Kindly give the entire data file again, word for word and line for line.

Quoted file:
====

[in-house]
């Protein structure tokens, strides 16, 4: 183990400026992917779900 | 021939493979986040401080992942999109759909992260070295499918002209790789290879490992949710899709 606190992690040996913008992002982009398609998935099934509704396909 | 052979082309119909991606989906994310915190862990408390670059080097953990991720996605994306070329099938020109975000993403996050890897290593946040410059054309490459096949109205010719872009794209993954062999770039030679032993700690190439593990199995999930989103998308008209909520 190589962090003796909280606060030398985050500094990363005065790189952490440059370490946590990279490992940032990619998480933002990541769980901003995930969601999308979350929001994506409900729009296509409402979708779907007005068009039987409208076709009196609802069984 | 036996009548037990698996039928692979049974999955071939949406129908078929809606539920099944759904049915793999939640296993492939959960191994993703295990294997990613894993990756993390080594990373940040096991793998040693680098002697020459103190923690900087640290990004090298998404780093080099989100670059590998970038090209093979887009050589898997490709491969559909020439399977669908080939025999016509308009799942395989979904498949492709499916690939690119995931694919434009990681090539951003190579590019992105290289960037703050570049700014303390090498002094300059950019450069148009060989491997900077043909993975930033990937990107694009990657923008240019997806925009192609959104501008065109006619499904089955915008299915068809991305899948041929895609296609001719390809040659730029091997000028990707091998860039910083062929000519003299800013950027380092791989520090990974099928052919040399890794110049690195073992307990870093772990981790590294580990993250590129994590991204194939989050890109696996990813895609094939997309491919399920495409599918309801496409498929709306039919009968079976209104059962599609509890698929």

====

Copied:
[in-house]
């Protein structure tokens, strides 16, 4: 183990400026992917779900 | 021939493979986040401080992942999109759909992260070295499918002209790789290879490992949710899709 606190992690040996913008992002982009398609998935099934509704396909 | 052979082309119909991606989906994310915190862990408390670059080097953990991720996605994306070329099938020109975000993403996050890897290593946040410059054309490459096949109205010719872009794209993954062999770039030679032993700690190439593990199995999930989103998308008209909520 190589962090003796909280606060030398985050500094990363005065790189952490440059370490946590990279490992940032990619998480933002990541769980901003995930969601999308979350929001994506409900729009296509409402979708779907007005068009039987409208076709009196609802069984 | 036996009548037990698996039928692979049974999955071939949406129908078929809606539920099944759904049915793999939640296993492939959960191994993703295990294997990613894993990756993390080594990373940040096991793998040693680098002697020459103190923690900087640290990004090298998404780093080099989100670059590998970038090209093979887009050589898997490709491969559909020439399977669908080939025999016509308009799942395989979904498949492709499916690939690119995931694919434009990681090539951003190579590019992105290289960037703050570049700014303390090498002094300059950019450069148009060989491997900077043909993975930033990937990107694009990657923008240019997806925009192609959104501008065109006619499904089955915008299915068809991305899948041929895609296609001719390809040659730029091997000028990707091998860039910083062929000519003299800013950027380092791989520090990974099928052919040399890794110049690195073992307990870093772990981790590294580990993250590129994590991204194939989050890109696996990813895609094939997309491919399920495409599918309801496409498929709306039919009968079976209104059962599609509890698929």